have you noticed that there's a nice XTR300 TINA-TI Reference Design?
In reply to kai klaas69:
As Kai has mentioned there is a TI model on the web and this model is quite helpful since it allows to verify functionality/configuration, gain, bandwidth, circuit configuration; and stability as they model small-signal frequency response. The TINA models do not incorporate the chopper noise contribution. The reason is because this is a complex noise transient behavior that is probably challenging to accurately incorporate on a simplified TINA model. I will make a couple of quick noise measurements on the bench and loop back to you. Please allow me a couple of days.
Many thanks and Regards,
Thanks for that simulation seems to fit praxis very well. Noticed you do not use the filter in front of the IA?
Tried the demo version of the TINA tool to adjust some of the values in order to match my circuit needs.
unfortunately, got blocked not spending the money.
So far the modeling effort.
As we already suspected, the XTR300 is able to meet the bandwidth requirements to reproduce the 1-kHz sine wave, triangle and square wave without distortion by opening the bandwidth; however, it will not be able to meet the 4-mVpp noise requirement at this higher bandwidth.
Per your description, the system requires to amplify a 1-kHz a sinusoidal with low attenuation, and a 1-kHz triangle and square wave with low distortion. In order to amplify the square wave and triangle wave with relative low distortion, you will require a much higher bandwidth than 1-kHz to amplify the harmonics of the square and triangle signals.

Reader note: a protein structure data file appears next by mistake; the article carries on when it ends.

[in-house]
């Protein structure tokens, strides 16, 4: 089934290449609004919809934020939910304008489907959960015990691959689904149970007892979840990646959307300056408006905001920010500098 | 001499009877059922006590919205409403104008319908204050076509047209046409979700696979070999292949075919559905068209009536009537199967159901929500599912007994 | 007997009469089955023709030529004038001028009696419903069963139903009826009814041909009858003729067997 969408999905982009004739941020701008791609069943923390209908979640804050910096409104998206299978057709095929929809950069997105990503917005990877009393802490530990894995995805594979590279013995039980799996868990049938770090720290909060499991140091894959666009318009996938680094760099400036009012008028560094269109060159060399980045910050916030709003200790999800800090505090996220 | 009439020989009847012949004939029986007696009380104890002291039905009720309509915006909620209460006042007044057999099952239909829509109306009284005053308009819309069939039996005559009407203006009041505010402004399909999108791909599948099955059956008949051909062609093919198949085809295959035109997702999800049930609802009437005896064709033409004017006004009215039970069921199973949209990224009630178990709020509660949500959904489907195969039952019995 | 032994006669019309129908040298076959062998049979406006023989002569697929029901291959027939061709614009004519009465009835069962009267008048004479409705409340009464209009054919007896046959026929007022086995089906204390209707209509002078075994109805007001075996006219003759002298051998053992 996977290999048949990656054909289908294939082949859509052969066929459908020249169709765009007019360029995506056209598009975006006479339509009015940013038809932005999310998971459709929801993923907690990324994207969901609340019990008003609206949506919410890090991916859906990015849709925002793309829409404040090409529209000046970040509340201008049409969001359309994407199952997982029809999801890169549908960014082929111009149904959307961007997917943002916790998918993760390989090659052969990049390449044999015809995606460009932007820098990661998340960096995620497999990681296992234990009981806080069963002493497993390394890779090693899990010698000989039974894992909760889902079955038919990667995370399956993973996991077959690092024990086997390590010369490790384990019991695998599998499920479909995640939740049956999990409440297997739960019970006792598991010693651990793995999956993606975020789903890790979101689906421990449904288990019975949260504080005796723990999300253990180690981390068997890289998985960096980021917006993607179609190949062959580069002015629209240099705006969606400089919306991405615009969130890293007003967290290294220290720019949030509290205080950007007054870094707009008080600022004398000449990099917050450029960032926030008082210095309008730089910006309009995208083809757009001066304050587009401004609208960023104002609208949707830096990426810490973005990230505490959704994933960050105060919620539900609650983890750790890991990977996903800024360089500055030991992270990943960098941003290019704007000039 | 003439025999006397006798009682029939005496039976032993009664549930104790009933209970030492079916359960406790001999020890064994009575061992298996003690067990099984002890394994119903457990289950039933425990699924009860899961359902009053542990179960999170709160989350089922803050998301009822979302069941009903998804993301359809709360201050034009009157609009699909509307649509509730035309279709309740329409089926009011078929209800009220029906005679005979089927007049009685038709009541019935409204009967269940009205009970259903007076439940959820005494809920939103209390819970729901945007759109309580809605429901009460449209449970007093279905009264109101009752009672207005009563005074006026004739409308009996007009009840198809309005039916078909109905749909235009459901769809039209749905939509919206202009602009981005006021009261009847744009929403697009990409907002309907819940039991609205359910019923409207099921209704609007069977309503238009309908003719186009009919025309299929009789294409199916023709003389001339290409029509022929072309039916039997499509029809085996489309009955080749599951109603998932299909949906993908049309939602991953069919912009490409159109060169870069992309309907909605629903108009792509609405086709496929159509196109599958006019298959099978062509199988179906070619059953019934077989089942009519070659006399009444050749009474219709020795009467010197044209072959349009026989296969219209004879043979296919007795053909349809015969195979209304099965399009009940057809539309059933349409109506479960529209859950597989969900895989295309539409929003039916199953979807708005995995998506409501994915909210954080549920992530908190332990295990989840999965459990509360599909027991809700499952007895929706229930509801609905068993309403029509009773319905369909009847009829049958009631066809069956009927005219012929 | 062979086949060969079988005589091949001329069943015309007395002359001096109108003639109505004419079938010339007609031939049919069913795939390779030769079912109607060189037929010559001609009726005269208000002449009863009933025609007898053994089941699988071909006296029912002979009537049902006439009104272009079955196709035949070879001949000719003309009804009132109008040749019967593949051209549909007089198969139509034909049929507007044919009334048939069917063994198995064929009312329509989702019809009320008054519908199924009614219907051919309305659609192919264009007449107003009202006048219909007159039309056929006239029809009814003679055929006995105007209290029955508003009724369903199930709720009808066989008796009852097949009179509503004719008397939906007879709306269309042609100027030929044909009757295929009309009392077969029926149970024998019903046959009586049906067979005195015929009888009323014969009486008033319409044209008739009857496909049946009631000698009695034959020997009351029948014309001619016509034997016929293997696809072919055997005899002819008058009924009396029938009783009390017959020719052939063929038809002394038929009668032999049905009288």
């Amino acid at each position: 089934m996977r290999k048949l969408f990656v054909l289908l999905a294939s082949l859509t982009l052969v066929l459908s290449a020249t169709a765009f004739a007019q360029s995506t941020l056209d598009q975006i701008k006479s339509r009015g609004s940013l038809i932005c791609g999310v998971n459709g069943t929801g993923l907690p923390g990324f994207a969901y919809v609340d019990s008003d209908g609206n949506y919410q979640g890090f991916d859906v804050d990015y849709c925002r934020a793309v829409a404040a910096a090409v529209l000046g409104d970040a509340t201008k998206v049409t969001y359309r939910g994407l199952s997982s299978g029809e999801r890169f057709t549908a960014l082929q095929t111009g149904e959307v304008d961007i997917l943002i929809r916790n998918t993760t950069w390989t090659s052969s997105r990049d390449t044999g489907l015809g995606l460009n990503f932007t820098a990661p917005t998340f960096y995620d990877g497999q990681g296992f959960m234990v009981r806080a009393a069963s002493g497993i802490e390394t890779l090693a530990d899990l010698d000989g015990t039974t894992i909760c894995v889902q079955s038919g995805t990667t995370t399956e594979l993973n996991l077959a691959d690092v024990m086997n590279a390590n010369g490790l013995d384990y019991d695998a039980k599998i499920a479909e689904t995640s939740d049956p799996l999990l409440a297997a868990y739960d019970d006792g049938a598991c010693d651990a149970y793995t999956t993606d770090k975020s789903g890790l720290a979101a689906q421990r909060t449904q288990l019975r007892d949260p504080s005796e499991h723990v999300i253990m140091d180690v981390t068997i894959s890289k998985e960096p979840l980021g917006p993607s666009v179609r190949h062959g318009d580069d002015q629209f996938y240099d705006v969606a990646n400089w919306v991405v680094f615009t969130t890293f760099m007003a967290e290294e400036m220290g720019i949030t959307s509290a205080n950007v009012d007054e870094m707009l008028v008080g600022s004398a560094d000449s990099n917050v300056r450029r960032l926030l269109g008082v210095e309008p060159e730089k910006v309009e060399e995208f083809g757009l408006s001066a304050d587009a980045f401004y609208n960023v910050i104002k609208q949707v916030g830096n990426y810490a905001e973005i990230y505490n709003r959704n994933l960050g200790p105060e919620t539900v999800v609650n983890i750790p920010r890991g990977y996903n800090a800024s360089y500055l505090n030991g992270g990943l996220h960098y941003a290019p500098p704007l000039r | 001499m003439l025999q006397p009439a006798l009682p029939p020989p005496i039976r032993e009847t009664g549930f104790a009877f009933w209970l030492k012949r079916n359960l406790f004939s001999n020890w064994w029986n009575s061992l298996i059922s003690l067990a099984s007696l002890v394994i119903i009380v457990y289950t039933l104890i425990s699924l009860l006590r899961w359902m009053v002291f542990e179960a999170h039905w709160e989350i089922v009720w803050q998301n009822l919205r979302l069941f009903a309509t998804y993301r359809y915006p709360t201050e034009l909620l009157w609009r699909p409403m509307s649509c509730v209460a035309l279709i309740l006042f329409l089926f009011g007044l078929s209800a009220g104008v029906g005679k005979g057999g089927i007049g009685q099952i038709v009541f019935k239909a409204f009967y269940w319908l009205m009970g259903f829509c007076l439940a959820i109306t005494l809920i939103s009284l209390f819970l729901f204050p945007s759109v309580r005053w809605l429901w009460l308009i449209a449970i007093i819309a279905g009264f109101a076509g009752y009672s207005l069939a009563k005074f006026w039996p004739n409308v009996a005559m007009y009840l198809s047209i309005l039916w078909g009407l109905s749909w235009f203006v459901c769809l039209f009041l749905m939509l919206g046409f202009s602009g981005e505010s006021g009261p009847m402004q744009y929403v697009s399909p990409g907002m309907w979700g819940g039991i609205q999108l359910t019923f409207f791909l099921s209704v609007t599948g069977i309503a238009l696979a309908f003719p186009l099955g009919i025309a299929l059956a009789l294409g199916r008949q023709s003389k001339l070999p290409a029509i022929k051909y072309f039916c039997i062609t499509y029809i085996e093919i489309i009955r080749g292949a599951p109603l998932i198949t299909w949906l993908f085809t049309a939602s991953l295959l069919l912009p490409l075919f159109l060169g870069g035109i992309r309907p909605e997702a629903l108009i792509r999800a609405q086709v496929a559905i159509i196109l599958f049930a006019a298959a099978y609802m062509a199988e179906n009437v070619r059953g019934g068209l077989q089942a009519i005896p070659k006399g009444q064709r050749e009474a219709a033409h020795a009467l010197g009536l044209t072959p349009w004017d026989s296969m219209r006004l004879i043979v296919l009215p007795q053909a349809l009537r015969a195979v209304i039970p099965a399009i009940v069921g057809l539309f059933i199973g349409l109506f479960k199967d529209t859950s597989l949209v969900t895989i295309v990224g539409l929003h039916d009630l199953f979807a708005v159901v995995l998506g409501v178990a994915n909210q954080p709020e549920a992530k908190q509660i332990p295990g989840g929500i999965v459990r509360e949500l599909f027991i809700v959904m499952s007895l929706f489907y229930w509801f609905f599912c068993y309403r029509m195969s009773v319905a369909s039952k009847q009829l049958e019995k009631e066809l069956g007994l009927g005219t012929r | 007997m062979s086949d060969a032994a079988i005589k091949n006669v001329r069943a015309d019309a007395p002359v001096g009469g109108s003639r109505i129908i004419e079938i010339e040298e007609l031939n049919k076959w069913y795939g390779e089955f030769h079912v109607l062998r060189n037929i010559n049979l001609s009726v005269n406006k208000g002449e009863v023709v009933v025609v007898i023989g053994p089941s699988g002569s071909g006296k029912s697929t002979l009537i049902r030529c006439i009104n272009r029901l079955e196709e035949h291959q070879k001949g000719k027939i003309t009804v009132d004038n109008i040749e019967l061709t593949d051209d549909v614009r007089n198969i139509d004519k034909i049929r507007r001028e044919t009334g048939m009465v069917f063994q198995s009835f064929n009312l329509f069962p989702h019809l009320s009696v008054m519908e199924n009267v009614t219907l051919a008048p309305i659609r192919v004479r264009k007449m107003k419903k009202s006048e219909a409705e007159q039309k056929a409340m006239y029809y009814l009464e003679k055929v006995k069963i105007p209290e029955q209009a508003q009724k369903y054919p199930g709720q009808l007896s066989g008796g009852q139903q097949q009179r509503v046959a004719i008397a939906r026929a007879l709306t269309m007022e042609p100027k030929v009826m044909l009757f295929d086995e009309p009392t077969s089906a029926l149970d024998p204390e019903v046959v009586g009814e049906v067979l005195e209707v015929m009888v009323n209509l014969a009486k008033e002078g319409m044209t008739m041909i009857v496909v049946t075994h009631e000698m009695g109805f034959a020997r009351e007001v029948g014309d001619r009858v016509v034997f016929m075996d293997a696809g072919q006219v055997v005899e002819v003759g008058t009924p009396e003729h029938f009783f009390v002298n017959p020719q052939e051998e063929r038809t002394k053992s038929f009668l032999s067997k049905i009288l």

Per the measurements below, when configuring the device with a corner frequency above > 3-kHz, the device already exceeds the 4-mVp-p noise criteria.
a) Using the default XTR300EVM configuration with C3 = 47nF, the circuit has a simulated f(-3dB) corner frequency of 1.23-kHz. The attenuation at 1-kHz is about -2.36dB. The measured output noise (using oscilloscope) is ~3.84-mVpp.
b) Replacing C3 = 22nF, the circuit has a simulated f(-3dB) corner frequency of 3.06-kHz. The attenuation at 1-kHz is about -0.70dB. The measured output noise (using oscilloscope) is ~5.4mVpp.
If the noise requirement is relaxed in the application, you may use the TINA model to simulate both the AC small signal frequency response, transient response of the XTR portion of the circuit, and tune the circuit for the desired attenuation/distortion; however, the device will not be able to meet the 4-mVpp noise spec at the higher bandwidth.
Please see AC small signal simulation simulation results for C3 = 47nF and C3 = 22nF; and the noise measurement result when using C3 = 22nF. The IA filter was left unmodified with the differential filter with C1 = 10nF and the 2x 2kOhm resistors.
Thanks for the effort of providing me the alternative settings.
I'll try them out and let you know the result, for now I consider the topic as solved.